What is Bank Liquidity and Why is it Important?

The global financial crisis of 2007 – 2009 is a classic example of what happens when banks do not have enough cash to pay their debts, e.g., all those items on the liability side of their balance sheets. The reasons for the named financial crisis have been written about and discussed and dissected many times, which is why banks and other financial institutions have to adhere to very strict rules implement by their own authorities, on the back of the Basel iii Agreement*.

*The Basel iii Agreement was implemented in 2009 after the global financial meltdown, this agreement was produced by the Bank for International Settlements in conjunction with 28 central banks from across the globe. This agreement was designed to promote stability in the international banking sector and is a set of reforms to mitigate risk that require banks to keep certain levels of liquidity and maintain certain leverage ratios.

Simply put, banks are now required to maintain adequate cash or assets that can be easily turned into cash to meet the demands of depositors and financial market counterparty transactions in the event of an economic shock as seen in the global financial crisis and in events in March 2023. If liquidity rules are revoked in any way the results can be catastrophic as in the failures of Silicon Valley Bank and Signature Bank in March 2023, which also resulted in a run on other banks.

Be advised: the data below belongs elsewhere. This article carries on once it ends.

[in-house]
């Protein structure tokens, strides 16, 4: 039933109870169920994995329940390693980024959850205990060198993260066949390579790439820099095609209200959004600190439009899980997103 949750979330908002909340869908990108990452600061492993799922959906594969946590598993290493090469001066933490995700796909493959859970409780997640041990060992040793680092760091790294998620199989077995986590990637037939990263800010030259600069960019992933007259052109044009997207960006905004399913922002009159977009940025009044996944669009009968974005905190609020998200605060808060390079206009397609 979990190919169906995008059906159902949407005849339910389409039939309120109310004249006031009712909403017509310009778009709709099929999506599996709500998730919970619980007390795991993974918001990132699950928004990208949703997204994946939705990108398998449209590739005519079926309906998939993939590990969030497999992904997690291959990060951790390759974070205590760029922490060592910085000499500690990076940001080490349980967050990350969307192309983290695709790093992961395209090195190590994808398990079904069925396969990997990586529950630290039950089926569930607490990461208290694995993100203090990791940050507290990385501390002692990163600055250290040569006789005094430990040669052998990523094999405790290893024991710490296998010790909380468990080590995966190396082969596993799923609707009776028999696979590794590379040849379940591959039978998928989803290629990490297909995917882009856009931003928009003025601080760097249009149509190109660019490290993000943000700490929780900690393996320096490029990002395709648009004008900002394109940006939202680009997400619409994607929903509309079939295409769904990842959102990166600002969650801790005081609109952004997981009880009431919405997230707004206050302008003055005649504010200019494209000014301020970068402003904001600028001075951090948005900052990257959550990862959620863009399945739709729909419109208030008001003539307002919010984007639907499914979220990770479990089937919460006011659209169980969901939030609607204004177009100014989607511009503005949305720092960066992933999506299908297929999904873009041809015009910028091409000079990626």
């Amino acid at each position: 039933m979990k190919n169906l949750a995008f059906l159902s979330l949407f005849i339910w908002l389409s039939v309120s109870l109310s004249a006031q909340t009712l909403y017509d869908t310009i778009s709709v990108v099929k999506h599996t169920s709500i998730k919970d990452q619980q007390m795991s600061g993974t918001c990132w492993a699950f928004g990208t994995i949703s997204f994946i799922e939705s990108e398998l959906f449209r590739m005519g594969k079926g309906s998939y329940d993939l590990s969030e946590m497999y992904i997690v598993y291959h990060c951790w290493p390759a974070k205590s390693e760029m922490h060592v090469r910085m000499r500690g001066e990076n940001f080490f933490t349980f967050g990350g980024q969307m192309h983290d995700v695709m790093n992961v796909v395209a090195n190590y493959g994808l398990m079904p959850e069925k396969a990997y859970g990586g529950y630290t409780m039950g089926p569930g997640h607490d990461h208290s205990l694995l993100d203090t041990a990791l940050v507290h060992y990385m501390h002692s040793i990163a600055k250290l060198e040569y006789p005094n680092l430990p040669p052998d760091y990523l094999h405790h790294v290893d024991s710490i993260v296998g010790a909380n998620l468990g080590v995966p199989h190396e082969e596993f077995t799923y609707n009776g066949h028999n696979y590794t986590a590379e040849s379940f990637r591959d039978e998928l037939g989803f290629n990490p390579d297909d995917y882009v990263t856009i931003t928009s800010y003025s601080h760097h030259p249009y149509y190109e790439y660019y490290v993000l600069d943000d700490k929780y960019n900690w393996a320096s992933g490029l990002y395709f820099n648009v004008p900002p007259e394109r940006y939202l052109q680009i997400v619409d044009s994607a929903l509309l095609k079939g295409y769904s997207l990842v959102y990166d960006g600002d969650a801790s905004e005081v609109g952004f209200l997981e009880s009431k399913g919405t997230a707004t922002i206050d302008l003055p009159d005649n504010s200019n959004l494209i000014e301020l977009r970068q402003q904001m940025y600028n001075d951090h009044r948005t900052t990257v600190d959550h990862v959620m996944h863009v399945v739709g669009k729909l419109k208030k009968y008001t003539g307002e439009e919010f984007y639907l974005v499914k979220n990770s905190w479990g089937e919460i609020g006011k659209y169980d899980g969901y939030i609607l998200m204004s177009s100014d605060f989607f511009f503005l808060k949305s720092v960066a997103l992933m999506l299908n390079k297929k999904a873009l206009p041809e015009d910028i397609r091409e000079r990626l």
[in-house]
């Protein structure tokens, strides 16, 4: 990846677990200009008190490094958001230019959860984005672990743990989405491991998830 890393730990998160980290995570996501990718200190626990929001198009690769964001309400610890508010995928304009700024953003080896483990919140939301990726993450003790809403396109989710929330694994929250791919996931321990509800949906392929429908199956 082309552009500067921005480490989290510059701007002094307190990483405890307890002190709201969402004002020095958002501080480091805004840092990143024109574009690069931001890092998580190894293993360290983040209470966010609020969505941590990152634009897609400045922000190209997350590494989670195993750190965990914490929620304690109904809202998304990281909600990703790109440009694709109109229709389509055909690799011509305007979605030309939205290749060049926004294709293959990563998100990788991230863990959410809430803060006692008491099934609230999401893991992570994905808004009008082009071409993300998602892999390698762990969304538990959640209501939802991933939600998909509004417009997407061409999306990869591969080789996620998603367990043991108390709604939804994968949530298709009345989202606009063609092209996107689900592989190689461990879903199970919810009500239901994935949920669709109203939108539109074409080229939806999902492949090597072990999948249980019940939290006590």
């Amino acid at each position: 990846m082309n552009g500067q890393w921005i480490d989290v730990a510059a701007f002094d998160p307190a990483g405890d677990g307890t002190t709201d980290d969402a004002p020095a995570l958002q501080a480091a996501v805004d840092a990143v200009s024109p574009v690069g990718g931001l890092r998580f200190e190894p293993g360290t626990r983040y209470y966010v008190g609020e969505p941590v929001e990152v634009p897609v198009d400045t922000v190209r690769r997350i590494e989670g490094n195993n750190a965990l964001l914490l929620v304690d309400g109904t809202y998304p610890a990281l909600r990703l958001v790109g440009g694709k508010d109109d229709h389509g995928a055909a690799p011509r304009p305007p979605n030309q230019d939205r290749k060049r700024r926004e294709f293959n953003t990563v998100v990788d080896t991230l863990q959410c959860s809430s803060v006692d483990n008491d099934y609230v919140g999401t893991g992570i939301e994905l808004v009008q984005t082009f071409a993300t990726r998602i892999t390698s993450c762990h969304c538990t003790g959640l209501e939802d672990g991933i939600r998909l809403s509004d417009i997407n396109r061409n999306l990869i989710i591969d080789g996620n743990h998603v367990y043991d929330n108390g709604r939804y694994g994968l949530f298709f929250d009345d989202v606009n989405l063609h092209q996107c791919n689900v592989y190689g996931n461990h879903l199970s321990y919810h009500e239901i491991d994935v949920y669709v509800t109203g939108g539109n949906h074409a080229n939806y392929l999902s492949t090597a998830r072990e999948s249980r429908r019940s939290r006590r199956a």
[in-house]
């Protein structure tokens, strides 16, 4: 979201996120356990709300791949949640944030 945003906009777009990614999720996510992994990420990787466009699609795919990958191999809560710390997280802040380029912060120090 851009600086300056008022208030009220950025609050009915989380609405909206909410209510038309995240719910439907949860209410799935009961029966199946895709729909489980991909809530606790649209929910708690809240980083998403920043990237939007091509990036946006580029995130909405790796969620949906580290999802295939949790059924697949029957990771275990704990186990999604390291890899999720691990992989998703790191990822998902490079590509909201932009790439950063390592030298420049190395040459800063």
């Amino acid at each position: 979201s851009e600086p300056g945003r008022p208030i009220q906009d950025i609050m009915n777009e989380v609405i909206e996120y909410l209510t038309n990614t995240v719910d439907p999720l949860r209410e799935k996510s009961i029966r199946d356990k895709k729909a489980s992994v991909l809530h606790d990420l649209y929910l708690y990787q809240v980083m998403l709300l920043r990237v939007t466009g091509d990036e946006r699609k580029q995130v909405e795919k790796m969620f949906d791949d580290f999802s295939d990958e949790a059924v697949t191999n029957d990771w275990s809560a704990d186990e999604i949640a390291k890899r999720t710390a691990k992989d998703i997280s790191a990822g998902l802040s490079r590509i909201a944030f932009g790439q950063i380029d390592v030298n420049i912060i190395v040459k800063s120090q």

These failures were put down to President Donald Trump signing into law a bill that reduced scrutiny on banks with assets under USD250 Billion. This was down to the naive thought that with the extra liquidity now available to certain banks, they would be able to invest the funds profitably. What became clear, however, is that these financial rules make a huge difference, and are truly there to stop banks failing. 

Sadly, it appears that despite financial disasters, lessons are never learned and the next financial crisis could be just around the corner. If this is the case, it is hoped that throughout the major financial centres in the world, the banks have got their houses in order. Indeed, last year the vice president of the European Central Bank announced that banks in Europe had robust liquidity and high capital ratios and depositors would be safe in times of economic stress. Furthermore, recent announcements from the Federal Reserve in the United States advise they will stress test thirty two large lenders in scenarios under severe economic shock.

Today it appears that financial authorities and regulators have put in place (or are putting in place) sufficient regulations and stress tests that will satisfy the Basel iii agreement. However, extreme vigilance must be constant by authorities and political masters should be advised to keep well away from the rules and regulations of banking systems. Financial shocks always come as a surprise, so it is always important to make sure that the regulations implemented to protect society are followed to a letter, and not just undone the moment someone forgets about the last crisis.